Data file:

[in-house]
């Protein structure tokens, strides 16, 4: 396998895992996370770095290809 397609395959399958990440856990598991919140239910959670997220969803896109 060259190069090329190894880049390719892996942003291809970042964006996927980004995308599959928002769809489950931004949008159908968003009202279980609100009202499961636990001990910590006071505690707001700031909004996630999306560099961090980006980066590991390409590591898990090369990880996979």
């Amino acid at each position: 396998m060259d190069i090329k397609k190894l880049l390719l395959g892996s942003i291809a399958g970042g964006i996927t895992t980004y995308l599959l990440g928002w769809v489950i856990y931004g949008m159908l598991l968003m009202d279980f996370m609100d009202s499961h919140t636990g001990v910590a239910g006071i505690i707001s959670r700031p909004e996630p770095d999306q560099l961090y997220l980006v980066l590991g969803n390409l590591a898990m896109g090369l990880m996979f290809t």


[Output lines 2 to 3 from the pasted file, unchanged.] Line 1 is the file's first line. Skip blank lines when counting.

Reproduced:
């Protein structure tokens, strides 16, 4: 396998895992996370770095290809 397609395959399958990440856990598991919140239910959670997220969803896109 060259190069090329190894880049390719892996942003291809970042964006996927980004995308599959928002769809489950931004949008159908968003009202279980609100009202499961636990001990910590006071505690707001700031909004996630999306560099961090980006980066590991390409590591898990090369990880996979």
């Amino acid at each position: 396998m060259d190069i090329k397609k190894l880049l390719l395959g892996s942003i291809a399958g970042g964006i996927t895992t980004y995308l599959l990440g928002w769809v489950i856990y931004g949008m159908l598991l968003m009202d279980f996370m609100d009202s499961h919140t636990g001990v910590a239910g006071i505690i707001s959670r700031p909004e996630p770095d999306q560099l961090y997220l980006v980066l590991g969803n390409l590591a898990m896109g090369l990880m996979f290809t």